collecting vintage tablecloth, collecting vintage table cloth, vintage linen collector, Mangle, Christmas Cloth, Birthday Cloth, Picnic Cloth, BBQ Cloth, collecting old tablecloth, vintage kitchen linens
Copyright © 2019, Vintage Tablecloth Lovers Club.  All rights reserved. No part of this website may be reproduced or used in any form or by any means without written permission of the author or group. Website by North Country Website Design.
 Site Map | Follow Us: Facebook | Twitter | Instagram | Pinterest | YouTube Our obsession has been diagnosed!! - Tactile Textile Disorder (TTD):  A little known syndrome characterized by the uncontrollable urges to acquire and hoard vintage tablecloths, tea towels, hankies, and other textiles for the purpose of petting them. Left untreated, TTD leads to full blown Textilosis (our disease), an all-consuming love of vintage tablecloths and textiles. In addition to hoarding and petting, victims of textilosis display other chronic symptoms and behaviors, such as forming online support groups, writing and reading books and articles about the objects of their obsession, festooning their homes with tablecloths, spending inordinate amounts on stain removal products, openly dealing in textiles and even traveling to fraternize with other addicts under the guise of conventions. Happily, there is no cure! - By Clare Dunn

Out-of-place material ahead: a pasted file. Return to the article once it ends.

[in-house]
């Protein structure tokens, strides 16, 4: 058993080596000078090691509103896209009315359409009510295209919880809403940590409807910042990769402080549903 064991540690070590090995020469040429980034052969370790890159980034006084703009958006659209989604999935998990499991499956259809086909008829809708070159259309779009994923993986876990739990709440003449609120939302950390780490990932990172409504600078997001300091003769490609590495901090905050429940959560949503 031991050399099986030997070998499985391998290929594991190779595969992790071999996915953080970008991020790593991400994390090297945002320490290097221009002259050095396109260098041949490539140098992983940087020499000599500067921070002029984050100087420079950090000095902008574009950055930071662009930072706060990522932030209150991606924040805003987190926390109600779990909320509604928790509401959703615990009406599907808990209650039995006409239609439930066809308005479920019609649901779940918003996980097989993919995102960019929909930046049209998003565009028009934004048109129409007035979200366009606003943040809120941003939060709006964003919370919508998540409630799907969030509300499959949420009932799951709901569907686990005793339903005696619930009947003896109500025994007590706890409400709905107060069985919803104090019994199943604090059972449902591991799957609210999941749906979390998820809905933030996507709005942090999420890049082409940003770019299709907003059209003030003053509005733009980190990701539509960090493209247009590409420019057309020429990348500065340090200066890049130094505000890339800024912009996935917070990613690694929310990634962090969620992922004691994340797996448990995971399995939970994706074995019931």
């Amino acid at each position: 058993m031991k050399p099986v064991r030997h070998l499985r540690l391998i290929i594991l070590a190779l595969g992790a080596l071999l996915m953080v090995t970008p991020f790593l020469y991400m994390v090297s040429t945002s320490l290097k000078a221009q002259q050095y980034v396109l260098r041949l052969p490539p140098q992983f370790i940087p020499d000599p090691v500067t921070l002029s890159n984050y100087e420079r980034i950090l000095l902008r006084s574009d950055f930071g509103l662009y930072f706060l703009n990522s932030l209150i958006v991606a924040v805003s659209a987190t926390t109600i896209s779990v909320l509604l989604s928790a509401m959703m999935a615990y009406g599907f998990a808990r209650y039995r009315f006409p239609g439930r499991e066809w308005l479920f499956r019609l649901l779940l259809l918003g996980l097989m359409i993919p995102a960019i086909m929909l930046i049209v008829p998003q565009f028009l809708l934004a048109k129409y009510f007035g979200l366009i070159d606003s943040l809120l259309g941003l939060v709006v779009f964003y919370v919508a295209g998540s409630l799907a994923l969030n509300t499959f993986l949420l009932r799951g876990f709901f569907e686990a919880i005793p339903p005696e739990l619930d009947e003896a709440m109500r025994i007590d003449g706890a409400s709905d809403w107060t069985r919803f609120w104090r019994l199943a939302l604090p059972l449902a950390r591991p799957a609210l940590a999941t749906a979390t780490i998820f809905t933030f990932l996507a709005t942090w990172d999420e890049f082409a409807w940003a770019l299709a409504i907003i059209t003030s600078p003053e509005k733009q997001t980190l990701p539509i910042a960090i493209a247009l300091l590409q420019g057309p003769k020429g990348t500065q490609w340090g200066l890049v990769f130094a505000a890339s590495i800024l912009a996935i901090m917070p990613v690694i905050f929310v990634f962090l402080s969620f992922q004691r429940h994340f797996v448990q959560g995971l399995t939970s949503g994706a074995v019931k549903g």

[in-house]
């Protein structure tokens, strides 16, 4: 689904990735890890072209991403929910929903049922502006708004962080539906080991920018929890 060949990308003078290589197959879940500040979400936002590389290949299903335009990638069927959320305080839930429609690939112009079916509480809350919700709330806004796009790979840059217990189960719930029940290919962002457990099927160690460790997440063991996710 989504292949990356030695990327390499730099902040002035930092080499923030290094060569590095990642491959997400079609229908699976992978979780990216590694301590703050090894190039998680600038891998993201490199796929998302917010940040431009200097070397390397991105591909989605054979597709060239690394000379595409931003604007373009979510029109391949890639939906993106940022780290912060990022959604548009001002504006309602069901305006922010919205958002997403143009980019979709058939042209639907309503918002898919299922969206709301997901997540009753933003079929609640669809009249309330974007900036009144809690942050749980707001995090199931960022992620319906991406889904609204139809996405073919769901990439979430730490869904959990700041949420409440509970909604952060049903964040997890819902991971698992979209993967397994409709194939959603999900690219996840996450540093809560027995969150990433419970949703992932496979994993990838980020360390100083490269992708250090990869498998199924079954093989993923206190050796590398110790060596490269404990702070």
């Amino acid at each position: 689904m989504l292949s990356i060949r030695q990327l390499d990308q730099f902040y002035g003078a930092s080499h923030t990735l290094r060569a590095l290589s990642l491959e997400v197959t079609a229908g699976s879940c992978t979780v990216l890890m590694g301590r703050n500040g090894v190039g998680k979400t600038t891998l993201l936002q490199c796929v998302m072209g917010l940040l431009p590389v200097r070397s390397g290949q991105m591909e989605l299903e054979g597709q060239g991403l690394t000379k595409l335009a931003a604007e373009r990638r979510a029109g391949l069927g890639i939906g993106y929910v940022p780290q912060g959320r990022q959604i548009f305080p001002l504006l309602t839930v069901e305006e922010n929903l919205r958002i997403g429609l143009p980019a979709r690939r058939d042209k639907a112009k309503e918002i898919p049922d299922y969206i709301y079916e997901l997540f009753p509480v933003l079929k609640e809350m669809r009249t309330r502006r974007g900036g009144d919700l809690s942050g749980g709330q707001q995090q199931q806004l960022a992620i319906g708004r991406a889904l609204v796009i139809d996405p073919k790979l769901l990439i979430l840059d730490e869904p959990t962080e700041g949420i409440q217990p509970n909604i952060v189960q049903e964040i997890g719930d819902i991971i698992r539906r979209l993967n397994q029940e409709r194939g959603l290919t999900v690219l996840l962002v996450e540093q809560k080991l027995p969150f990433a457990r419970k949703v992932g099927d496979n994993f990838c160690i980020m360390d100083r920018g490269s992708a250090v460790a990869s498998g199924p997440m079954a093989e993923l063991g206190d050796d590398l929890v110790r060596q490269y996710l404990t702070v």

Need To Clean Some Vintage Linens?